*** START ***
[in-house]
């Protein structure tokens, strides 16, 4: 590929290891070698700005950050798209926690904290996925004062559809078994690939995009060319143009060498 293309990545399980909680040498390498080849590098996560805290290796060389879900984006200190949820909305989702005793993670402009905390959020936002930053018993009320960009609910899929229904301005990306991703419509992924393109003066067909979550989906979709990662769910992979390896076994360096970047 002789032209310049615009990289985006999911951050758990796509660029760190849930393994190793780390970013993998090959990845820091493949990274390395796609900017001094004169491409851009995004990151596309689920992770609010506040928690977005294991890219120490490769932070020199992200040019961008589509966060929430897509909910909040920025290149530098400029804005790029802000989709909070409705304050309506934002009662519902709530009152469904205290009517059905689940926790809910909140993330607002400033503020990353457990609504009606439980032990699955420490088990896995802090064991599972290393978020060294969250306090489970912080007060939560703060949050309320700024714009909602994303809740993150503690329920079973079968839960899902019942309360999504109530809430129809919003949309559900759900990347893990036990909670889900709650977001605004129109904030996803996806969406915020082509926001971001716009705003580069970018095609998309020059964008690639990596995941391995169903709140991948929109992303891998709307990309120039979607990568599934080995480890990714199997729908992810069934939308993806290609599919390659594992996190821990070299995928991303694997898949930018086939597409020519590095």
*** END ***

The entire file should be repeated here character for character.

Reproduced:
[in-house]
């Protein structure tokens, strides 16, 4: 590929290891070698700005950050798209926690904290996925004062559809078994690939995009060319143009060498 293309990545399980909680040498390498080849590098996560805290290796060389879900984006200190949820909305989702005793993670402009905390959020936002930053018993009320960009609910899929229904301005990306991703419509992924393109003066067909979550989906979709990662769910992979390896076994360096970047 002789032209310049615009990289985006999911951050758990796509660029760190849930393994190793780390970013993998090959990845820091493949990274390395796609900017001094004169491409851009995004990151596309689920992770609010506040928690977005294991890219120490490769932070020199992200040019961008589509966060929430897509909910909040920025290149530098400029804005790029802000989709909070409705304050309506934002009662519902709530009152469904205290009517059905689940926790809910909140993330607002400033503020990353457990609504009606439980032990699955420490088990896995802090064991599972290393978020060294969250306090489970912080007060939560703060949050309320700024714009909602994303809740993150503690329920079973079968839960899902019942309360999504109530809430129809919003949309559900759900990347893990036990909670889900709650977001605004129109904030996803996806969406915020082509926001971001716009705003580069970018095609998309020059964008690639990596995941391995169903709140991948929109992303891998709307990309120039979607990568599934080995480890990714199997729908992810069934939308993806290609599919390659594992996190821990070299995928991303694997898949930018086939597409020519590095």